According to the University’s Animal Welfare and Ethical Review Body “no ethical or welfare reasons” exist to stop the tests.
The University of Bath has come under fire for advocating cruel and worthless forced swim test experiments.
According to the People for the Ethical Treatment of Animals (PETA), which obtained video footage of the tests through a Freedom of Information (FoI) request to the university, the mice are placed in an inescapable sheer-sided beaker of water and forced to swim.
Researchers claim the test can measure an animal’s ‘depression-like behaviour’ and be potentially used to test the effect of antidepressant drugs, intended for humans.
Research claims the drugs help in alleviating the rodents’ despair and improving their swimming time.
Unreliable, baseless and cruel
However, the charity states the “theory has been debunked.”
In fact, “PETA scientists reviewed published studies and found that dropping animals into water this way was less predictive than a coin toss of a compound’s effectiveness in treating human depression.
“Animals used in these tests frantically try to escape by attempting to climb up the sides of the beakers or even diving underwater in search of an exit. They paddle furiously, desperately trying to keep their heads above water. Eventually, most start to float.”
“Forcing animals to swim frantically in fear for their lives is hideously cruel and tells us nothing about human depression,” Dr. Emily Trunnell, a neuroscientist at PETA, said in an earlier statement.
‘Teaches us nothing’
Dr Julia Baines, PETA’s science policy manager, said: “Repeatedly subjecting mice to a near-drowning experience teaches us nothing about the complexities of human depression and doesn’t tell us what antidepressants will be effective in humans.”
PETA added that several institutions including King’s College London and the University of Adelaide announced it would no longer subject animals to the cruel test after PETA presented scientific evidence showing the failings of the forced swim test.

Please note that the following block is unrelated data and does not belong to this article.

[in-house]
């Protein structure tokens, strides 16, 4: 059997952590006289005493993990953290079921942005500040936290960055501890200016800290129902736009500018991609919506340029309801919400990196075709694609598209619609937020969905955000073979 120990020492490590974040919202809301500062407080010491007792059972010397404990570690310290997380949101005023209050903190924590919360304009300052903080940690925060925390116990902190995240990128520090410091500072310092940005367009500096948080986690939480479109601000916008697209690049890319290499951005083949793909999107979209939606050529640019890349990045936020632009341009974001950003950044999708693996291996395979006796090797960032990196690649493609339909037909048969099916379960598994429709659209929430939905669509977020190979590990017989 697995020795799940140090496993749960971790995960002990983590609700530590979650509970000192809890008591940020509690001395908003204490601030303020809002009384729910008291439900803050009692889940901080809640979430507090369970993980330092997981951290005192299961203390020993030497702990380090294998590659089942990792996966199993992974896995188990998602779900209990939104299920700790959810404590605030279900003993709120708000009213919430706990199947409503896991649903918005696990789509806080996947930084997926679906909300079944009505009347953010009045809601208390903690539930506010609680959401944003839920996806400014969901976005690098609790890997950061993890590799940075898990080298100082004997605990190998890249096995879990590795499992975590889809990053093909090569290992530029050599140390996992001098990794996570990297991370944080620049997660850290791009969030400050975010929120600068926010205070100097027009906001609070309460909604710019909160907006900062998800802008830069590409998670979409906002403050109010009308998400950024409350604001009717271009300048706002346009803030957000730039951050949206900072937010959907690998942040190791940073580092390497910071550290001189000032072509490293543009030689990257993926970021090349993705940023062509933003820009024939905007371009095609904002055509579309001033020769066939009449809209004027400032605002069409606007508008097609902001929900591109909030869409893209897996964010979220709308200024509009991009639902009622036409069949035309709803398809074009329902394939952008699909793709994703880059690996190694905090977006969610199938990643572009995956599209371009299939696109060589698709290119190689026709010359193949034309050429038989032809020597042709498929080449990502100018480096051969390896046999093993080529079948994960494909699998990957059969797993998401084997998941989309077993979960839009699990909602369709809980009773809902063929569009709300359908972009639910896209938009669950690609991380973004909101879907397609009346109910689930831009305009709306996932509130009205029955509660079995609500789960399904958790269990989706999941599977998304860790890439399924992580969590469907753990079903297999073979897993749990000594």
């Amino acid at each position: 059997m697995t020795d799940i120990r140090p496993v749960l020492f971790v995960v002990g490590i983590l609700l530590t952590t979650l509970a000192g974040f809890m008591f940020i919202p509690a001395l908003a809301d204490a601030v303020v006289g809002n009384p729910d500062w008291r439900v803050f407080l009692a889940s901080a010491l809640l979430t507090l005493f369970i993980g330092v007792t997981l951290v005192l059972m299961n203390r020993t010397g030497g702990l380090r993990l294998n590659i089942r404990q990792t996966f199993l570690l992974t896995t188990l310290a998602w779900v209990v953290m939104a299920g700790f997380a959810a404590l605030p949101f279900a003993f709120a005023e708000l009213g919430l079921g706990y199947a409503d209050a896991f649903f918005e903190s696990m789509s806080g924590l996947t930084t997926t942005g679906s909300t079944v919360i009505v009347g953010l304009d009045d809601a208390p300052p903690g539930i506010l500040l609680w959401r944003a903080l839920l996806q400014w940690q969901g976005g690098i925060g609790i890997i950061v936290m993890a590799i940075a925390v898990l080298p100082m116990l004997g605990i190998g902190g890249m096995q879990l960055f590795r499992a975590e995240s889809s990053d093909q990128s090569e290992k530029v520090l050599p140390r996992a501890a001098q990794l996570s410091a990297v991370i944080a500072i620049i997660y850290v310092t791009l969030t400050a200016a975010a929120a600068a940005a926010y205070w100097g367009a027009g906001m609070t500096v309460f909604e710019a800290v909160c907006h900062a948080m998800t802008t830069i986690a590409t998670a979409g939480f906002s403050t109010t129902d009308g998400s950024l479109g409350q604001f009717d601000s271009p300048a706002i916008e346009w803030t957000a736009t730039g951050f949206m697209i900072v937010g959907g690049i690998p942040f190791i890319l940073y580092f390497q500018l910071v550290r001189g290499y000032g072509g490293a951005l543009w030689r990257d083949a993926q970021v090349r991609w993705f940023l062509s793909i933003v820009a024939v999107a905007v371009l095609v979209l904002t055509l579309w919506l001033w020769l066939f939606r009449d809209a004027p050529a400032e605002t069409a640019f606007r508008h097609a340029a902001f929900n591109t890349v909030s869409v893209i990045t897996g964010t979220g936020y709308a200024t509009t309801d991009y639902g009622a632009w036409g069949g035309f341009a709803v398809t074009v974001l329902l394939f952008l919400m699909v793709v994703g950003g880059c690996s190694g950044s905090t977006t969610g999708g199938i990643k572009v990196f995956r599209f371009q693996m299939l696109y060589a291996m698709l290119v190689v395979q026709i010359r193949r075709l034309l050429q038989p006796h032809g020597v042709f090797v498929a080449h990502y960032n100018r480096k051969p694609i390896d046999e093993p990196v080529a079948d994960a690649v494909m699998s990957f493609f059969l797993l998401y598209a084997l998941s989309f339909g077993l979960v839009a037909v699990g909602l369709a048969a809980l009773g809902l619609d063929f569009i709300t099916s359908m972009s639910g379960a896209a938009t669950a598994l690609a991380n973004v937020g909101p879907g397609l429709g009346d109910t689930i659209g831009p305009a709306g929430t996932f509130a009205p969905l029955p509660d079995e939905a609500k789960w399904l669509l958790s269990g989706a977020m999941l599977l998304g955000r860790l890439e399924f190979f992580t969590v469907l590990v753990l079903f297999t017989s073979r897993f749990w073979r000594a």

14 companies – including pharma giants GlaxoSmithKline, AstraZeneca, Pfizer, Johnson & Johnson, Roche, Bristol-Myers Squibb, Bayer, Novo Nordisk, AbbVie, Boehringer Ingelheim, and Sage Therapeutics – have also banned the test after hearing from PETA or its affiliates.
‘No ethical or welfare reasons’ to stop the tests
However, despite raising concerns about the subjective and invalid model of human depression, the University of Bath’s Animal Welfare and Ethical Review Body said, it saw “no ethical or welfare reasons” to stop the tests. It added that the swim test is “pharmacologically validated and well-established”.
A representative for the University said: “Research shows that all classes of antidepressant treatments increase swimming time in the forced swim test, and therefore this test forms part of evidence gathering to assess the potential of new antidepressant drugs – which are urgently needed.
“Unfortunately, there are currently no ‘in vitro’ (non-animal) methods of checking whether a potential new treatment is likely to have antidepressant effects.
“The mice are gently placed in a beaker of warmed water for six minutes.
“At the end of the test the mice are removed, gently dried and warmed.”
You can join PETA in urging the University of Bath to ban the near-drowning of animals here.
- Read: Punk Icon Iggy Pop gifts song “Free” to help PETA speak up against cruel monkey experimentation
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